Wednesday, 10 August 2016

Fonwegian—a rejoinder

In my last post I nailed my colours to the mast: I don’t think Tolkien invented Fonwegian. I received the courtesy of a very full response from Nelson Goering, which can be read at that blog post. He counsels that the stylistics of Tolkien’s discussion of Fonwegian cannot be taken as conclusive, and I take that point, though the ‘feel’ I have for Tolkien, after reading him almost constantly for 54 years, still inclines me to the view I have expressed.

However, besides the stylistics there is the main point of content. The Fonwegian ‘interposition’ (to borrow from Tolkien’s wording) is prefaced by:

Here I will interpose some material—which will save this paper from being too autobiographical.

And concluded by:

From here onwards you must forgive pure egotism. Further examples must be drawn solely from isolated private experience. My little man, with his interest in the device for expression of synt word-relations, in syntactical devices, is too fleeting a glimpse to use.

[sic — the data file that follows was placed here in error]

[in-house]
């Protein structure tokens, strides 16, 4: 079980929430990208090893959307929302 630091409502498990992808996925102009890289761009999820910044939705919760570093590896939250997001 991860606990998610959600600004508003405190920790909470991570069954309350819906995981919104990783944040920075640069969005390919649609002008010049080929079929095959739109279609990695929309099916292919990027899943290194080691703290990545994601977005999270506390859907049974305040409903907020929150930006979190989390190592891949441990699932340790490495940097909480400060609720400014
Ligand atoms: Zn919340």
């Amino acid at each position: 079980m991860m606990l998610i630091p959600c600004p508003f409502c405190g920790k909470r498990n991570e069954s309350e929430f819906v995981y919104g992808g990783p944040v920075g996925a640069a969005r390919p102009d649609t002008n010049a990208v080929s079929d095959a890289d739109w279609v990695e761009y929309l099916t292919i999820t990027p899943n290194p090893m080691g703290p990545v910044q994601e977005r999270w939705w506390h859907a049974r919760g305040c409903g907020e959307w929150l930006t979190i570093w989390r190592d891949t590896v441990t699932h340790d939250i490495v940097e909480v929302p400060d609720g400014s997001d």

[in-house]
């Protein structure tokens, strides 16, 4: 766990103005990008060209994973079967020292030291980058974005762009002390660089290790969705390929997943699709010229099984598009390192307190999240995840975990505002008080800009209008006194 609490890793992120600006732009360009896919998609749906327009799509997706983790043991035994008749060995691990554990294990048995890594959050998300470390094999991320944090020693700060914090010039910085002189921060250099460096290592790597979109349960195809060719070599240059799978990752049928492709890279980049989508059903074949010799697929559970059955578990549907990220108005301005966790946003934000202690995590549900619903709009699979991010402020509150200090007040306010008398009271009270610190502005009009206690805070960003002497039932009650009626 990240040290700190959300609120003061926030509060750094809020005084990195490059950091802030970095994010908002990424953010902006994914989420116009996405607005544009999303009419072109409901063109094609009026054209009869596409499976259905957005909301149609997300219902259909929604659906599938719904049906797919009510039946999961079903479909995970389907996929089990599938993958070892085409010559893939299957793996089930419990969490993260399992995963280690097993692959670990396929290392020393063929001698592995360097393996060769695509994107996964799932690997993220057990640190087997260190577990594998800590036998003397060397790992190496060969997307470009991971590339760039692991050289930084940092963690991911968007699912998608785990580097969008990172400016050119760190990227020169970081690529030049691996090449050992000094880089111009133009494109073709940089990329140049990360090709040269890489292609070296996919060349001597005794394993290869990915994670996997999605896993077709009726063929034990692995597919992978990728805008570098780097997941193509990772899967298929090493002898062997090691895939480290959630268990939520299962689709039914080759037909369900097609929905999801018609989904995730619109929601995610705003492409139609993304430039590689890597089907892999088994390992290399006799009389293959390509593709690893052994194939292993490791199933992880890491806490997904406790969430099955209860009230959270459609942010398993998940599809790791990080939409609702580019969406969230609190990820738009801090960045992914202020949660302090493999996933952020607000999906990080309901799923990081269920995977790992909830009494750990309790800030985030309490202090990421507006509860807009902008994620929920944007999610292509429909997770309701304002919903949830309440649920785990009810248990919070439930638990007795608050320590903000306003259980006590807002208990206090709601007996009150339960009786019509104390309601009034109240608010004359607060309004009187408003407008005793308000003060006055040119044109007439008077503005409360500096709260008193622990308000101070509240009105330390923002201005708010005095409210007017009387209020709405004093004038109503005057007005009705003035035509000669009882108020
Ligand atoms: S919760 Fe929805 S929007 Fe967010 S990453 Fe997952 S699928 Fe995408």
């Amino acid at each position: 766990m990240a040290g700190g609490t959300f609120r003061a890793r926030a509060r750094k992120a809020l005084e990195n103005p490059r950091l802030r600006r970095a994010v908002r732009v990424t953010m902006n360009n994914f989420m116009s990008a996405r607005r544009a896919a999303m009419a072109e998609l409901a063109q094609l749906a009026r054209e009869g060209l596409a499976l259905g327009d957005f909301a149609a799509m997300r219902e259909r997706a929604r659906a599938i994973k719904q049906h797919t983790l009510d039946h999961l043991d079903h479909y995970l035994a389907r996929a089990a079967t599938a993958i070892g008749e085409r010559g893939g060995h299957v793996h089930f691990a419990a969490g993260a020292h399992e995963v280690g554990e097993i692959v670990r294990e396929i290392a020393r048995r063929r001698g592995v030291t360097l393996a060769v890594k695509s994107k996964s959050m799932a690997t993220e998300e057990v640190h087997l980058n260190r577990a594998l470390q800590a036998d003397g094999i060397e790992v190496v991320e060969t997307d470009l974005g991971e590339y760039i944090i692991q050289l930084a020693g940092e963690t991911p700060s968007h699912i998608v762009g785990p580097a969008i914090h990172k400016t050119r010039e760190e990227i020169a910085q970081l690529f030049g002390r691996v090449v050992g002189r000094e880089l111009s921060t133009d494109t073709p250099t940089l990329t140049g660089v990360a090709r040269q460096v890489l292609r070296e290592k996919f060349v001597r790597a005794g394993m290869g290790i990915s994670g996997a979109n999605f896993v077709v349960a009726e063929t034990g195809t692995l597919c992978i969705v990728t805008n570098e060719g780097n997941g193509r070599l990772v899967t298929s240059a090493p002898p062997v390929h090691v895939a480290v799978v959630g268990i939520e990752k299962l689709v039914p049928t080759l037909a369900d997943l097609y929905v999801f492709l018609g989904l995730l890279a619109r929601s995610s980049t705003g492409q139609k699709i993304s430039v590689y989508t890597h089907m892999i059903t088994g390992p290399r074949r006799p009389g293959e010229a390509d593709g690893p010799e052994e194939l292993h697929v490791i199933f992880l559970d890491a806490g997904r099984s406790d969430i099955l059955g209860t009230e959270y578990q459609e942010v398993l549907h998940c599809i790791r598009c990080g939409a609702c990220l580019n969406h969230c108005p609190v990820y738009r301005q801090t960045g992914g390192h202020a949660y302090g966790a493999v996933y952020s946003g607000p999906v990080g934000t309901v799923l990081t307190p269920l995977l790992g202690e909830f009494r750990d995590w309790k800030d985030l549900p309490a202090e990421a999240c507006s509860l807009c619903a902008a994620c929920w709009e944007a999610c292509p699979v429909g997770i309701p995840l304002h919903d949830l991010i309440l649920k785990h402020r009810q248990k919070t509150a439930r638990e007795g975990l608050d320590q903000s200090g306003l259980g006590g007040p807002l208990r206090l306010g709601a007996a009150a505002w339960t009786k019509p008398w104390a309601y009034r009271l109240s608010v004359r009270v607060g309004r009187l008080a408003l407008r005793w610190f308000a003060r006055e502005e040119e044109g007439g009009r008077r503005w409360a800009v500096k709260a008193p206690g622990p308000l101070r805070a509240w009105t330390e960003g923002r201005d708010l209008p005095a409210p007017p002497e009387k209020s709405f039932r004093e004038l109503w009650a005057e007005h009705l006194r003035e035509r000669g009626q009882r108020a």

To me, this conveys the message that the Fonwegian ‘interposition’ is non-autobiographical and non-egotistical. And the mention of the celebrated ‘little man’ implies that if Tolkien had managed to obtain more of the latter’s invented language, he could have provided us with a second bit of non-autobiographical, non-egotistical private language.

The stylistics, as Nelson suggests, might just be conveying an acceptable ‘conceit’ for Tolkien; but to my mind these framing passages, if not literally meant, would have been close to ‘deceit’ for a person of Tolkien’s character.

1 comment:

  1. This could well be. I still think a lot of the problem is that we just have a written text, divorced from its spoken delivery. If delivered with a nod and a wink, these comments might well have added to the humour: it's not a deceit if everyone's in on the joke. (But I've only got 23 years of reading Tolkien under my belt -- maybe in another 31 I'll think differently! [I mean this in good humour only.])

    At any rate, I agree it's hard to tell, and I somehow doubt we'll ever get a definitive answer on this one. I assume that if there ever was more material on Fonwegian (from Tolkien or anyone else), it no longer survives with Tolkien's other papers or the editors would have found it.